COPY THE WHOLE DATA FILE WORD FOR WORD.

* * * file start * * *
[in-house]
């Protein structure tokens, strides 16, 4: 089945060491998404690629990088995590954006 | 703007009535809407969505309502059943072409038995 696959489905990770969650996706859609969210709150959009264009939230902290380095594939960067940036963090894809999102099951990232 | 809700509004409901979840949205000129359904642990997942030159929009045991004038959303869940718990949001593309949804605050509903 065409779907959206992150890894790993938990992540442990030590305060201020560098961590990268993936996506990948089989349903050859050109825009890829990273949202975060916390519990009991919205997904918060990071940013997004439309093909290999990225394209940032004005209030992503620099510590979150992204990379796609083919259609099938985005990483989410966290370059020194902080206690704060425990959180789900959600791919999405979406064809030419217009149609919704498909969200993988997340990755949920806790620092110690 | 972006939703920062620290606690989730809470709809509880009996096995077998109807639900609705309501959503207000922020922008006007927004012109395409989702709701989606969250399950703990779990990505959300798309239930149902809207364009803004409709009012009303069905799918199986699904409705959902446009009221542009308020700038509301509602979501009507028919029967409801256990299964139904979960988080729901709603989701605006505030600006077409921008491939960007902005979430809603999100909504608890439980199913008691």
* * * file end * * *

[in-house]
């Protein structure tokens, strides 16, 4: 089945060491998404690629990088995590954006 | 703007009535809407969505309502059943072409038995 696959489905990770969650996706859609969210709150959009264009939230902290380095594939960067940036963090894809999102099951990232 | 809700509004409901979840949205000129359904642990997942030159929009045991004038959303869940718990949001593309949804605050509903 065409779907959206992150890894790993938990992540442990030590305060201020560098961590990268993936996506990948089989349903050859050109825009890829990273949202975060916390519990009991919205997904918060990071940013997004439309093909290999990225394209940032004005209030992503620099510590979150992204990379796609083919259609099938985005990483989410966290370059020194902080206690704060425990959180789900959600791919999405979406064809030419217009149609919704498909969200993988997340990755949920806790620092110690 | 972006939703920062620290606690989730809470709809509880009996096995077998109807639900609705309501959503207000922020922008006007927004012109395409989702709701989606969250399950703990779990990505959300798309239930149902809207364009803004409709009012009303069905799918199986699904409705959902446009009221542009308020700038509301509602979501009507028919029967409801256990299964139904979960988080729901709603989701605006505030600006077409921008491939960007902005979430809603999100909504608890439980199913008691």